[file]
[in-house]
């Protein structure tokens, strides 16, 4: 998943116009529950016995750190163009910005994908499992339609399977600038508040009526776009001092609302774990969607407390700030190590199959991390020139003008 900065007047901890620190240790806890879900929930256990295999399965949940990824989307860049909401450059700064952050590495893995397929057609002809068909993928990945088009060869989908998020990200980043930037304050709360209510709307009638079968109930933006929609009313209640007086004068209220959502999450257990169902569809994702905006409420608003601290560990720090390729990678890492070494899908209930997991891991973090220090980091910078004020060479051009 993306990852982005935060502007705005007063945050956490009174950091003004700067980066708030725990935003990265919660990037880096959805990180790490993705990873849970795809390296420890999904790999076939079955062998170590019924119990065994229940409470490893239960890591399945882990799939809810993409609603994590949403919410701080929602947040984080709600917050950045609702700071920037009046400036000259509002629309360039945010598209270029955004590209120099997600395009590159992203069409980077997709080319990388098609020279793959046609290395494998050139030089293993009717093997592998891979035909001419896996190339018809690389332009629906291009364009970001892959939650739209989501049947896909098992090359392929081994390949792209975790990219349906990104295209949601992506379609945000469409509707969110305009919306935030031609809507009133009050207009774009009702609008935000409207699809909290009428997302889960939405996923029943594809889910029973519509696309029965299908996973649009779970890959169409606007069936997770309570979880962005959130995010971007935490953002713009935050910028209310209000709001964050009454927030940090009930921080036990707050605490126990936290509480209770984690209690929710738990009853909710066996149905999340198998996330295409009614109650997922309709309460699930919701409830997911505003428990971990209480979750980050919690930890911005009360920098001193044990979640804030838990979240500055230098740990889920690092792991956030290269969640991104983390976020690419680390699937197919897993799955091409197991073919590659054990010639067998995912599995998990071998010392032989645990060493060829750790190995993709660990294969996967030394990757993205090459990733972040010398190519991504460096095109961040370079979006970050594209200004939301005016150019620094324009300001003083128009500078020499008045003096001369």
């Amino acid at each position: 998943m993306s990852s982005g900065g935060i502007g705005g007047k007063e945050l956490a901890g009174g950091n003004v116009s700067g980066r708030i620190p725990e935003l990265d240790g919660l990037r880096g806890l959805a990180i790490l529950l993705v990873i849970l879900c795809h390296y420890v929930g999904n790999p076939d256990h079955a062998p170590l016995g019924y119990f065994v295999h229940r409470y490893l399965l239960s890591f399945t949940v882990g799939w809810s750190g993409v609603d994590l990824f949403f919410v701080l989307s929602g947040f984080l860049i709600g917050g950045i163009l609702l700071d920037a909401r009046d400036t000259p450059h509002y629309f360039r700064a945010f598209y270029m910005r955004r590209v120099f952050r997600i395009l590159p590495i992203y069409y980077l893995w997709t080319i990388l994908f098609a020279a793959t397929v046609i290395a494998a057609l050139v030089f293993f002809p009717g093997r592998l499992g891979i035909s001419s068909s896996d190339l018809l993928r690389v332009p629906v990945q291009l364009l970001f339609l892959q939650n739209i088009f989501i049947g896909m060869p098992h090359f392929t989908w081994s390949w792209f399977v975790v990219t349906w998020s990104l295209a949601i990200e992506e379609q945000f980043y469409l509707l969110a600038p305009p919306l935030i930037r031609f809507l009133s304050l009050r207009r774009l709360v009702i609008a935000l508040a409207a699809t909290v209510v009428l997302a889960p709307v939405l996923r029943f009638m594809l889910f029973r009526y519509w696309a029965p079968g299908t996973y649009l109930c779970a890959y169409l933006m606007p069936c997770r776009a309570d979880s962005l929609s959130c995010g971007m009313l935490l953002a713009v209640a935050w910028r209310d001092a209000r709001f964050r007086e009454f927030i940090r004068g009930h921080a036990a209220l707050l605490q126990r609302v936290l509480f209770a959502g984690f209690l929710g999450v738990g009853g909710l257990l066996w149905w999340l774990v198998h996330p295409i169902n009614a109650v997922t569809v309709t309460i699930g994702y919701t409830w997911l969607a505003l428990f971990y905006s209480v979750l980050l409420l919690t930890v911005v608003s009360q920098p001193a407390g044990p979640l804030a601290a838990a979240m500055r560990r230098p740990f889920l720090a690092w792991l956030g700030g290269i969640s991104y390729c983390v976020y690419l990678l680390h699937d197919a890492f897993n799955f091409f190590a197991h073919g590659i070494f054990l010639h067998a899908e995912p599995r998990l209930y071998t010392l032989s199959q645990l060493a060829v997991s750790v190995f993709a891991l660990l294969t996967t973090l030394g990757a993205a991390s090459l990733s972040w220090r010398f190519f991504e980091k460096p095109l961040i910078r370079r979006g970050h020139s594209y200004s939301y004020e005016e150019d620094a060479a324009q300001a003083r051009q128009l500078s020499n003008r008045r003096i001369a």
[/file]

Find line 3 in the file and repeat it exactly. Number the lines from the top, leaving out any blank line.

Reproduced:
């Amino acid at each position: 998943m993306s990852s982005g900065g935060i502007g705005g007047k007063e945050l956490a901890g009174g950091n003004v116009s700067g980066r708030i620190p725990e935003l990265d240790g919660l990037r880096g806890l959805a990180i790490l529950l993705v990873i849970l879900c795809h390296y420890v929930g999904n790999p076939d256990h079955a062998p170590l016995g019924y119990f065994v295999h229940r409470y490893l399965l239960s890591f399945t949940v882990g799939w809810s750190g993409v609603d994590l990824f949403f919410v701080l989307s929602g947040f984080l860049i709600g917050g950045i163009l609702l700071d920037a909401r009046d400036t000259p450059h509002y629309f360039r700064a945010f598209y270029m910005r955004r590209v120099f952050r997600i395009l590159p590495i992203y069409y980077l893995w997709t080319i990388l994908f098609a020279a793959t397929v046609i290395a494998a057609l050139v030089f293993f002809p009717g093997r592998l499992g891979i035909s001419s068909s896996d190339l018809l993928r690389v332009p629906v990945q291009l364009l970001f339609l892959q939650n739209i088009f989501i049947g896909m060869p098992h090359f392929t989908w081994s390949w792209f399977v975790v990219t349906w998020s990104l295209a949601i990200e992506e379609q945000f980043y469409l509707l969110a600038p305009p919306l935030i930037r031609f809507l009133s304050l009050r207009r774009l709360v009702i609008a935000l508040a409207a699809t909290v209510v009428l997302a889960p709307v939405l996923r029943f009638m594809l889910f029973r009526y519509w696309a029965p079968g299908t996973y649009l109930c779970a890959y169409l933006m606007p069936c997770r776009a309570d979880s962005l929609s959130c995010g971007m009313l935490l953002a713009v209640a935050w910028r209310d001092a209000r709001f964050r007086e009454f927030i940090r004068g009930h921080a036990a209220l707050l605490q126990r609302v936290l509480f209770a959502g984690f209690l929710g999450v738990g009853g909710l257990l066996w149905w999340l774990v198998h996330p295409i169902n009614a109650v997922t569809v309709t309460i699930g994702y919701t409830w997911l969607a505003l428990f971990y905006s209480v979750l980050l409420l919690t930890v911005v608003s009360q920098p001193a407390g044990p979640l804030a601290a838990a979240m500055r560990r230098p740990f889920l720090a690092w792991l956030g700030g290269i969640s991104y390729c983390v976020y690419l990678l680390h699937d197919a890492f897993n799955f091409f190590a197991h073919g590659i070494f054990l010639h067998a899908e995912p599995r998990l209930y071998t010392l032989s199959q645990l060493a060829v997991s750790v190995f993709a891991l660990l294969t996967t973090l030394g990757a993205a991390s090459l990733s972040w220090r010398f190519f991504e980091k460096p095109l961040i910078r370079r979006g970050h020139s594209y200004s939301y004020e005016e150019d620094a060479a324009q300001a003083r051009q128009l500078s020499n003008r008045r003096i001369a």